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Emerging Markets are Leaving the U.S. in the Dust on Health Care

Universal health care is having a moment. In The New York Times, The Rockefeller Foundation placed a full-page ad declaring its support for 267 economists from 44 countries who have argued that universal health coverage policies are morally urgent and economically efficient. Among the most famous signatories of the declaration was former Treasury Secretary Larry Summers, who in an op-ed in the Financial Times wrote that providing universal health coverage could exceed the costs of doing so by a factor of 10. Via Fortune.

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Seniors Tend To Quit Medicare Advantage When Health Declines

Senior citizens are switching from privately run insurance plans to traditional Medicare when they face serious, long-term health conditions, a study shows. Researchers at Brown University found that 17 percent of Medicare Advantage patients who entered nursing homes for long-term care chose to switch to traditional Medicare the following year. Only 3 percent of similar patients in Medicare made the decision to go to a private Medicare Advantage plan. Via NPR.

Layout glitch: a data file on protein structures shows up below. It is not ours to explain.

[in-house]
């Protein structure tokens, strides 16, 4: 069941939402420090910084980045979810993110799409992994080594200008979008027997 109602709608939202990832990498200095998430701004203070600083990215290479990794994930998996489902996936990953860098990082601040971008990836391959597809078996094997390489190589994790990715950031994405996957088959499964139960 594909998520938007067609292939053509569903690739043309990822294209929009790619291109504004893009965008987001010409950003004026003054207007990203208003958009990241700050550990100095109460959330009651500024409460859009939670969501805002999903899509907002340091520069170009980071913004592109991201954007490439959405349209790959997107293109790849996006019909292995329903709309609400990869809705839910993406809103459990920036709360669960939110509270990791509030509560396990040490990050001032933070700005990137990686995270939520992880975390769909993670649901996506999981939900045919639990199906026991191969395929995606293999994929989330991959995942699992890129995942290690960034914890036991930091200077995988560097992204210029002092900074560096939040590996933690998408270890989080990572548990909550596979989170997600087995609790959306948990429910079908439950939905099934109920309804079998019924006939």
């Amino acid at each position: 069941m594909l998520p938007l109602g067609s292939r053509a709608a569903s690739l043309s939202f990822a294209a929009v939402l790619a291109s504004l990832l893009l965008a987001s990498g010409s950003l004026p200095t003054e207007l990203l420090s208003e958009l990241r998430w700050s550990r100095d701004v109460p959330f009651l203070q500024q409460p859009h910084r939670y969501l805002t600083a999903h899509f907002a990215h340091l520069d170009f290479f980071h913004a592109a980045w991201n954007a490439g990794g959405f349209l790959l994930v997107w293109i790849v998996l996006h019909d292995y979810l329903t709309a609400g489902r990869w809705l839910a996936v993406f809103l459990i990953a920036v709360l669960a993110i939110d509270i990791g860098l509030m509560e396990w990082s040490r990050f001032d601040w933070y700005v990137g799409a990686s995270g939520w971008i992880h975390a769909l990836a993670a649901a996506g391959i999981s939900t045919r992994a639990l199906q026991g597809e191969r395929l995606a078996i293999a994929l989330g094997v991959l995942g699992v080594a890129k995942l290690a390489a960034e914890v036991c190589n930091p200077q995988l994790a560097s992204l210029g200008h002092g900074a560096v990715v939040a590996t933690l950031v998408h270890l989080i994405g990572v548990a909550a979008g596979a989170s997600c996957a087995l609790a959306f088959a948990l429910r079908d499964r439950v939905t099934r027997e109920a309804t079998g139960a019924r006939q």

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Congress And Obama Administration Seek Ways To Limit Increase In Medicare Premiums

Congress and the Obama administration are frantically seeking ways to hold down Medicare premiums that could rise by roughly 50 percent for some beneficiaries next year, according to lawmakers and Medicare officials. The administration has criticized commercial insurance companies for seeking rate increases much smaller than that. Via NY Times.

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Kelley Schreiber

Kelley Schreiber is a Marketing Channel Manager at Mayo Medical Laboratories. She is the principle editor and writer of Insights and leads social media and direct marketing strategy. Kelley has worked at Mayo Clinic since 2013. Outside of work, you can find Kelley running, traveling, playing with her new kitten, and exploring new foods.